A kracking day in Krakow…
We had a great day today exploring Krakow’s Old Town and Wawel Castle, the city’s hill-top seat of power. The city is so picturesque that it was a pleasure wandering its cobbled streets today, soaking up some history.
We’ve actually been staying in Krakow for the past few days in a very grand old hotel* just outside the old town walls, but have been so busy doing day trips with our tour group (i.e. to Auschwitz and then the Wieliczka Salt Mine) that today was our first full day in town.
*Note: When hotels are “old” in Europe, we’ve learnt this generally means no elevators. Not really a problem if you’ve only got 12-15kg suitcases like us, but a bit of an ordeal if you have lots of luggage!
Krakow is Poland’s second most populous city (population around 1 million) and has long been the nation’s intellectual, cultural and scientific heart. It was also the nation’s capital for more than 500 years, from Poland’s inception as a nation in the 11th century until its (temporary) disbandment in the late 16th century*. Built along the banks of the Vistula River, the city lay along key trade routes; this location, along with the wealth garnered from the nearby Wieliczka Salt Mines, soon ensured the city’s rise to power and prominence. During the medieval era Krakow was, in fact, one of Central Europe’s greatest cities. Under the rule of the Piast dynasty, the city flourished and was second only to Prague in terms of wealth and political influence. This rich history is evident all around us in the architecture of the city, with its giant central square, beautiful churches and lovely old buildings. Fortunately Krakow survived the rampant destruction suffered by so much of Poland during WWII and today it is the most popular tourist destination in the country, attracting millions of visitors who, like us, want to gain some insight into the great kingdom that Poland once was.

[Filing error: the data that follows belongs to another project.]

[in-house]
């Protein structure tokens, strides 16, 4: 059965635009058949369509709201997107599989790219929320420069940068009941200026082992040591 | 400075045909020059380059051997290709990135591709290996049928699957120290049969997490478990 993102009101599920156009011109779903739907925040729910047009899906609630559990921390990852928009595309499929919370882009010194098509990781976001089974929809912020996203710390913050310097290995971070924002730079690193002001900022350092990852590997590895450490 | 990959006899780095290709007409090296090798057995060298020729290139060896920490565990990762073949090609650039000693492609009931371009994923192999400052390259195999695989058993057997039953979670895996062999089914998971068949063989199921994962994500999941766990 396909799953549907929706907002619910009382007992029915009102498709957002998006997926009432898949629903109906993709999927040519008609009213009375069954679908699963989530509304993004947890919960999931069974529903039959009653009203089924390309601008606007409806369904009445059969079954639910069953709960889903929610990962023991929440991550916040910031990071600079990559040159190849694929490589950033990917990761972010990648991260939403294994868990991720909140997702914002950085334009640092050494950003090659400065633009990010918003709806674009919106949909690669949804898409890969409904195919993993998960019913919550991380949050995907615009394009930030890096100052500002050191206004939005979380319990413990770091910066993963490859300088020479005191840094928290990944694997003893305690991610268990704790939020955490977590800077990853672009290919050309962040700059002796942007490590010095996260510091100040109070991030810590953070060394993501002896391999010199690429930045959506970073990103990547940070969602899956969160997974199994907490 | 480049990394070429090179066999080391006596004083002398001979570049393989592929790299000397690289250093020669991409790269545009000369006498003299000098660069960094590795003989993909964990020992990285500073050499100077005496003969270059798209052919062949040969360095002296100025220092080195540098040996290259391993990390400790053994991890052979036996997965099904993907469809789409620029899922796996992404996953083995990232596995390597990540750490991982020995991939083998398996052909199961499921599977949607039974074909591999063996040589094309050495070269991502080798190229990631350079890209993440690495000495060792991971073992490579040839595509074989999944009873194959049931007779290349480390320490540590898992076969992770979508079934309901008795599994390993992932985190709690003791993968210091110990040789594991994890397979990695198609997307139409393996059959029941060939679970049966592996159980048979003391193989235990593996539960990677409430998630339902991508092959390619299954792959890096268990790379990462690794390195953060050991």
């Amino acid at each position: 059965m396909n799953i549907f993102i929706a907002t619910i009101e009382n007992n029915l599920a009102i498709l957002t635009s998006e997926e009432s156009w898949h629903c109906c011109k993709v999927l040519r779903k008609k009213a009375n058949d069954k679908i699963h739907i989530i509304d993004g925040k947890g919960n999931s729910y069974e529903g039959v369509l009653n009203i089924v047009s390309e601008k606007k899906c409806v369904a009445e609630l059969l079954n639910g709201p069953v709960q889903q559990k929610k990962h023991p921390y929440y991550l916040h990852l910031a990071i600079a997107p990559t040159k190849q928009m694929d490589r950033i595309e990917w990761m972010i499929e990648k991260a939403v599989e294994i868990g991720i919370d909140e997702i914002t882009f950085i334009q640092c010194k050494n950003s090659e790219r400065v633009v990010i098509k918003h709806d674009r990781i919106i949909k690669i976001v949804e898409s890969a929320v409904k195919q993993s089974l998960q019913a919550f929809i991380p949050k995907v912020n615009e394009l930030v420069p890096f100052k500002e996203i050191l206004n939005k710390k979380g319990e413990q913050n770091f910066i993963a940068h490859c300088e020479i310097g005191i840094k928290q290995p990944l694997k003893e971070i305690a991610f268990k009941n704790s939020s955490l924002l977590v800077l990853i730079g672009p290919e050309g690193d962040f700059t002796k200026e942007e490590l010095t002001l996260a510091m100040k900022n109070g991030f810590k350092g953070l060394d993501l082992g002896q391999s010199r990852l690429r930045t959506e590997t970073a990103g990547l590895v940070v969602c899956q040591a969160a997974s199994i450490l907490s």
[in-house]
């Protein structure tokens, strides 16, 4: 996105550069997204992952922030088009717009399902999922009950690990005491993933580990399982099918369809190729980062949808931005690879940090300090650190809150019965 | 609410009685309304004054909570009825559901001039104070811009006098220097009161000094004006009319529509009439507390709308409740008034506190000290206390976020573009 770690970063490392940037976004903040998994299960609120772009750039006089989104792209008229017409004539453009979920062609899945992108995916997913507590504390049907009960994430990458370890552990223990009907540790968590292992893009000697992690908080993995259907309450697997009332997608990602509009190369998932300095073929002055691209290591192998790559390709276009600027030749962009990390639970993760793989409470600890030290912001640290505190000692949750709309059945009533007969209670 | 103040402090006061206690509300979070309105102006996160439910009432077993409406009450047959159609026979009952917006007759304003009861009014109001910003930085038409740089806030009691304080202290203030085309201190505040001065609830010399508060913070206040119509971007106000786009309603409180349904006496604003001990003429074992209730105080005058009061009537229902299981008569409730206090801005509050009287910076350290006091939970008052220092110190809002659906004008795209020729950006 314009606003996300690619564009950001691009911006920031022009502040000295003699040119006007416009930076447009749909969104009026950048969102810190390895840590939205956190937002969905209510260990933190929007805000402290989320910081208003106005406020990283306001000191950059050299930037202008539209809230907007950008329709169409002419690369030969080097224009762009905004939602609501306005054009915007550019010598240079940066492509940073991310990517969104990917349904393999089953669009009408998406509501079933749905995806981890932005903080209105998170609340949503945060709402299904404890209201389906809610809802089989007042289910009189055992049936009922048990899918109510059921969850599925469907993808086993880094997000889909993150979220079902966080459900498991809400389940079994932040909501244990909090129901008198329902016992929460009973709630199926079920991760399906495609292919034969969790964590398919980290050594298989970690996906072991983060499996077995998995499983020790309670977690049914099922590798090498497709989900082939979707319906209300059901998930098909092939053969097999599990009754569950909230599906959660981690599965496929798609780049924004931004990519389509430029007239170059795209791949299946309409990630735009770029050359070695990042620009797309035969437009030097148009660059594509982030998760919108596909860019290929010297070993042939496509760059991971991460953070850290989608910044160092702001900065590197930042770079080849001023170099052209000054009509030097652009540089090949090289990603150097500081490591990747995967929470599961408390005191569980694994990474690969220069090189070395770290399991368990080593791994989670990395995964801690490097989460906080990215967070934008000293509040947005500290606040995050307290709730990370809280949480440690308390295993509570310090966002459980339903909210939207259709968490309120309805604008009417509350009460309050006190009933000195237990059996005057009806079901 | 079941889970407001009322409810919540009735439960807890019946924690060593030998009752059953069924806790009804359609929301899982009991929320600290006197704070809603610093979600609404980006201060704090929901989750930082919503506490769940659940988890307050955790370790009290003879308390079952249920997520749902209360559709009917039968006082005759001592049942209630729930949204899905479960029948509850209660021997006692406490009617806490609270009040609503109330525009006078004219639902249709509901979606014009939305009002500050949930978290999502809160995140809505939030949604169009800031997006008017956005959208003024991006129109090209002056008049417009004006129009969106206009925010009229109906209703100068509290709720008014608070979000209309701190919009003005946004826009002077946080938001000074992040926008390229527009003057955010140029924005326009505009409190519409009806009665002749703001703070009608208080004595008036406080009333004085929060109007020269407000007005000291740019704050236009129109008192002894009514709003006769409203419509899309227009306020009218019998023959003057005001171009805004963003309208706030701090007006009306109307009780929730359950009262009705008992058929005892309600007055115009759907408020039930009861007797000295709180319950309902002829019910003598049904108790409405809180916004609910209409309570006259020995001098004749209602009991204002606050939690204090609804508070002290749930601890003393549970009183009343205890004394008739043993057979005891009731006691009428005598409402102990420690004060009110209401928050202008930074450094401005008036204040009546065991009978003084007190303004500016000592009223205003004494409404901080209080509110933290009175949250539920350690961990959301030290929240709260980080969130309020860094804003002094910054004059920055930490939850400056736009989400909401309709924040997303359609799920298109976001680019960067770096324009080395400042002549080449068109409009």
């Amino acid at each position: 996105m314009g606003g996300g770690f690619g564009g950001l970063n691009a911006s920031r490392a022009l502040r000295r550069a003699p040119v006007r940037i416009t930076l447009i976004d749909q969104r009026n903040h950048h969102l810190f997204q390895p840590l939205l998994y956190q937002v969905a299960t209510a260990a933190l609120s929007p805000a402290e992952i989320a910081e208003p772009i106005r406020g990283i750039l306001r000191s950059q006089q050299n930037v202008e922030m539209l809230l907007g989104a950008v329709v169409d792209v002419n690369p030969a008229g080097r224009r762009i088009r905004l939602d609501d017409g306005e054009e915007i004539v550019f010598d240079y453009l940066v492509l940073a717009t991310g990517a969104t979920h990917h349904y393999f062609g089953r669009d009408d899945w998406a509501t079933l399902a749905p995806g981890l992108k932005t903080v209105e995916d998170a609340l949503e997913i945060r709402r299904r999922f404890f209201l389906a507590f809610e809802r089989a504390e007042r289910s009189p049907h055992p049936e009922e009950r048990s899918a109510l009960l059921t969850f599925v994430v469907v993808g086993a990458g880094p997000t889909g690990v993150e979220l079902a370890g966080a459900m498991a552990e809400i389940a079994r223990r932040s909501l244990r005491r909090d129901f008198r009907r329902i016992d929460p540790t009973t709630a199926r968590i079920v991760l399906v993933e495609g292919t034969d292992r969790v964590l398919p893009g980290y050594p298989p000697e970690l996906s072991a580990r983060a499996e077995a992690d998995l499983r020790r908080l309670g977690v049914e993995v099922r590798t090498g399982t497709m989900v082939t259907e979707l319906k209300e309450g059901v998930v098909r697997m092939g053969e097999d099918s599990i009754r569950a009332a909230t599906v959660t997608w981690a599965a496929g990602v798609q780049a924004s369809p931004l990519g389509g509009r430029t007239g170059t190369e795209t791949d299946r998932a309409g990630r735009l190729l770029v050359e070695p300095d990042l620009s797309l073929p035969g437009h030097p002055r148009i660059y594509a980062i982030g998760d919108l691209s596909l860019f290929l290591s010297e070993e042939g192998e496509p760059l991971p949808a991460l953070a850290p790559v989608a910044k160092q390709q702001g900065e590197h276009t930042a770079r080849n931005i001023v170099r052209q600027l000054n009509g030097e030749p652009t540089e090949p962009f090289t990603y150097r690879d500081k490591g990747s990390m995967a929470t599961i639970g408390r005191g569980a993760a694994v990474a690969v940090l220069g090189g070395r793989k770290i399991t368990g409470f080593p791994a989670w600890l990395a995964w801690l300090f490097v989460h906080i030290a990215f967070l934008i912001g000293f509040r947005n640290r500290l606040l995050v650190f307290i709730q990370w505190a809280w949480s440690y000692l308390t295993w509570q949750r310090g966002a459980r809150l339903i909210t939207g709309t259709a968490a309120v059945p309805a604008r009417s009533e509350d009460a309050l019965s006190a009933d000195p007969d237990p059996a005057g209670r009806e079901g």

*Between 1569 to 1918 Poland was repeatedly invaded by various warring factions, including the Russians, the Swedes, the Prussians and the Austrians. During these tumultuous years the nation effectively ceased to exist as a whole, as sections of the kingdom were partitioned between the various conquerers. It was only after WWI that poland was recreated and restored its independence.
We had the day to ourselves and it was great to be able to sleep in and explore the Stare Miasto (translation = old town) at our leisure. We started in the heart of the old town: the Rynek Główny (translation = Central Square). This enormous square (it is 2.5 acres in size) is the largest medieval town square in the world; originally the square was not that big, but when invading Tatars destroyed much of Krakow in the 13th century, the king at the time took the opportunity to have Krakow rebuilt on a much grander scale. He also had the “new” Krakow built as a grid; for a medieval city Krakow is therefore surprisingly easy to navigate and virtually impossible to get lost in!